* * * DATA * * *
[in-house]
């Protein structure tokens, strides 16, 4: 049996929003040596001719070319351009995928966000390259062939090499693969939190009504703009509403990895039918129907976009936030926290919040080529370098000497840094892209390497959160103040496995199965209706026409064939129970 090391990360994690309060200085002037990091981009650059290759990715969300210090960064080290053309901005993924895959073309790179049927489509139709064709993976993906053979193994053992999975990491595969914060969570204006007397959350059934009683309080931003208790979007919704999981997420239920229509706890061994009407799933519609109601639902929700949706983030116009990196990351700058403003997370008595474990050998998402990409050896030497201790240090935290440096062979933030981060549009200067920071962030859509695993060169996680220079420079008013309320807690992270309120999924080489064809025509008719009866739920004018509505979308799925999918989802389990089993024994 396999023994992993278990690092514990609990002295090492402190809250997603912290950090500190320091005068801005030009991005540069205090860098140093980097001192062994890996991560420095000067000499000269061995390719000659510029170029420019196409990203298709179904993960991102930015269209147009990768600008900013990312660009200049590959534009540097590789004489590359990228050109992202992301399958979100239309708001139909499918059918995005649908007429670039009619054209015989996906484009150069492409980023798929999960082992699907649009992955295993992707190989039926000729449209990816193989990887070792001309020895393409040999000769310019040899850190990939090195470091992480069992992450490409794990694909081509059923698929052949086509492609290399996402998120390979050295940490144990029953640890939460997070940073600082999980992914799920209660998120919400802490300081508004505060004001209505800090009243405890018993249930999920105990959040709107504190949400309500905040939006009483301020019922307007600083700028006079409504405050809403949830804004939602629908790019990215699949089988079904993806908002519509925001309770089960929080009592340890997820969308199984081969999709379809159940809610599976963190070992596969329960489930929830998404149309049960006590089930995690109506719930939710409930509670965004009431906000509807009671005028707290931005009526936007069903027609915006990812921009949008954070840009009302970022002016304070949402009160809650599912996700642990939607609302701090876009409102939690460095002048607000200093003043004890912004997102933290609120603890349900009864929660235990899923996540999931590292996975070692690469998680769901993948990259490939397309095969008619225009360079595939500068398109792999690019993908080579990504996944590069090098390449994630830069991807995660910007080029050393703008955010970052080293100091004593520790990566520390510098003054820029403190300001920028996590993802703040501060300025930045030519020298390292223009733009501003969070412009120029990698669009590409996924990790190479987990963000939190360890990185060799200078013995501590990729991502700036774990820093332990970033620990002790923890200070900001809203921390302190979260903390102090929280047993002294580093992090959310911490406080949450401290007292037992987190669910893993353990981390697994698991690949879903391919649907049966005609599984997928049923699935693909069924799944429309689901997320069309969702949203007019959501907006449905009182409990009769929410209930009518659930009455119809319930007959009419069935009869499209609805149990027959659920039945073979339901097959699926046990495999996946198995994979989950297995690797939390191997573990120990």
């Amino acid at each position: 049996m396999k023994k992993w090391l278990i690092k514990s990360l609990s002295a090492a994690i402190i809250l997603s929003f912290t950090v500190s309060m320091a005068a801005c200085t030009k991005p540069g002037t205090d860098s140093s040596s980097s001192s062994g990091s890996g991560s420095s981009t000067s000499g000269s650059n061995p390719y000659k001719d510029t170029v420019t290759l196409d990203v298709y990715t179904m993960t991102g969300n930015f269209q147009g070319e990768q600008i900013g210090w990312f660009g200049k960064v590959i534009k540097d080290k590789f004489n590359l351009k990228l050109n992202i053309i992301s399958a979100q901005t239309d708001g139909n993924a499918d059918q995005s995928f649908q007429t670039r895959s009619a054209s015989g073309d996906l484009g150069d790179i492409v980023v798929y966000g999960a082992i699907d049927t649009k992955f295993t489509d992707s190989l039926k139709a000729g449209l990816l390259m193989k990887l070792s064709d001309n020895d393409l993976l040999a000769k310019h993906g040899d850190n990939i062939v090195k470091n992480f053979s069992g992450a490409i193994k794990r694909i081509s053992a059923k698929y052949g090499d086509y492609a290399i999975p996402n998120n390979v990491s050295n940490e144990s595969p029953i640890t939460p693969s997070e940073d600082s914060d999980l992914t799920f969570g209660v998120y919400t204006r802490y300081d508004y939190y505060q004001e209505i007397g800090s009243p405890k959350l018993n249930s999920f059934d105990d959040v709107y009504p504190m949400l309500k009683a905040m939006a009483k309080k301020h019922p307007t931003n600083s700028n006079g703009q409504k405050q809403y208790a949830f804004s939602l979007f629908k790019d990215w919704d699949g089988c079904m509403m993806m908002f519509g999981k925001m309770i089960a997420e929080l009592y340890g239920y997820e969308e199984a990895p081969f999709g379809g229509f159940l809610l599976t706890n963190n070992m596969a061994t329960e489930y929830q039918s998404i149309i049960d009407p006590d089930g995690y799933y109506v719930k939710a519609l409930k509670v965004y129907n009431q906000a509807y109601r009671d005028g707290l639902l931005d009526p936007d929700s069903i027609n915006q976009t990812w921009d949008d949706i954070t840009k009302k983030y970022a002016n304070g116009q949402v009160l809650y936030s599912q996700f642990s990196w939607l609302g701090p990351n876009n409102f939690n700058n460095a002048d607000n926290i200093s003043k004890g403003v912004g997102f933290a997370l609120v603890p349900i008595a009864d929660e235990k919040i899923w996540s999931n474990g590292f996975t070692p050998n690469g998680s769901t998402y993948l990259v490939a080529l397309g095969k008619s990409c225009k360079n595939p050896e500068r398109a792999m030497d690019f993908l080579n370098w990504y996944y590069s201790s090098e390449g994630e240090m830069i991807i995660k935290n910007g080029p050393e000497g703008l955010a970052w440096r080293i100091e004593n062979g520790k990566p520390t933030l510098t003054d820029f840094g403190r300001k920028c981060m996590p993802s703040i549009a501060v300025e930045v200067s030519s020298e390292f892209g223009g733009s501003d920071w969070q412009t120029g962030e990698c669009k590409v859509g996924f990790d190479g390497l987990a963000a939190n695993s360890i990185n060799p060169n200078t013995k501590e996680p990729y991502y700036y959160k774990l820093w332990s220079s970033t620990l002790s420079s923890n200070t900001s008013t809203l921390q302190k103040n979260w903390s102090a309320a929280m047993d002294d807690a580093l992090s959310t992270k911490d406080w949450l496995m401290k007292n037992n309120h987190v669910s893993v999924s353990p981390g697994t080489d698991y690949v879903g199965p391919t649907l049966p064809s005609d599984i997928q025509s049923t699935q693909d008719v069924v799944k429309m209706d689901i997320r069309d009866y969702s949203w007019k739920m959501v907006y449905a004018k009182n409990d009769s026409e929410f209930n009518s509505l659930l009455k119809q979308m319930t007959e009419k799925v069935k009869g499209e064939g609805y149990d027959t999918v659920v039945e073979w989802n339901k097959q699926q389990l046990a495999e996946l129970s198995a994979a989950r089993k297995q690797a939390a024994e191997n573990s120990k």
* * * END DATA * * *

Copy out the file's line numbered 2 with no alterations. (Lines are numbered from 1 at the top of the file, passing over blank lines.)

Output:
């Protein structure tokens, strides 16, 4: 049996929003040596001719070319351009995928966000390259062939090499693969939190009504703009509403990895039918129907976009936030926290919040080529370098000497840094892209390497959160103040496995199965209706026409064939129970 090391990360994690309060200085002037990091981009650059290759990715969300210090960064080290053309901005993924895959073309790179049927489509139709064709993976993906053979193994053992999975990491595969914060969570204006007397959350059934009683309080931003208790979007919704999981997420239920229509706890061994009407799933519609109601639902929700949706983030116009990196990351700058403003997370008595474990050998998402990409050896030497201790240090935290440096062979933030981060549009200067920071962030859509695993060169996680220079420079008013309320807690992270309120999924080489064809025509008719009866739920004018509505979308799925999918989802389990089993024994 396999023994992993278990690092514990609990002295090492402190809250997603912290950090500190320091005068801005030009991005540069205090860098140093980097001192062994890996991560420095000067000499000269061995390719000659510029170029420019196409990203298709179904993960991102930015269209147009990768600008900013990312660009200049590959534009540097590789004489590359990228050109992202992301399958979100239309708001139909499918059918995005649908007429670039009619054209015989996906484009150069492409980023798929999960082992699907649009992955295993992707190989039926000729449209990816193989990887070792001309020895393409040999000769310019040899850190990939090195470091992480069992992450490409794990694909081509059923698929052949086509492609290399996402998120390979050295940490144990029953640890939460997070940073600082999980992914799920209660998120919400802490300081508004505060004001209505800090009243405890018993249930999920105990959040709107504190949400309500905040939006009483301020019922307007600083700028006079409504405050809403949830804004939602629908790019990215699949089988079904993806908002519509925001309770089960929080009592340890997820969308199984081969999709379809159940809610599976963190070992596969329960489930929830998404149309049960006590089930995690109506719930939710409930509670965004009431906000509807009671005028707290931005009526936007069903027609915006990812921009949008954070840009009302970022002016304070949402009160809650599912996700642990939607609302701090876009409102939690460095002048607000200093003043004890912004997102933290609120603890349900009864929660235990899923996540999931590292996975070692690469998680769901993948990259490939397309095969008619225009360079595939500068398109792999690019993908080579990504996944590069090098390449994630830069991807995660910007080029050393703008955010970052080293100091004593520790990566520390510098003054820029403190300001920028996590993802703040501060300025930045030519020298390292223009733009501003969070412009120029990698669009590409996924990790190479987990963000939190360890990185060799200078013995501590990729991502700036774990820093332990970033620990002790923890200070900001809203921390302190979260903390102090929280047993002294580093992090959310911490406080949450401290007292037992987190669910893993353990981390697994698991690949879903391919649907049966005609599984997928049923699935693909069924799944429309689901997320069309969702949203007019959501907006449905009182409990009769929410209930009518659930009455119809319930007959009419069935009869499209609805149990027959659920039945073979339901097959699926046990495999996946198995994979989950297995690797939390191997573990120990």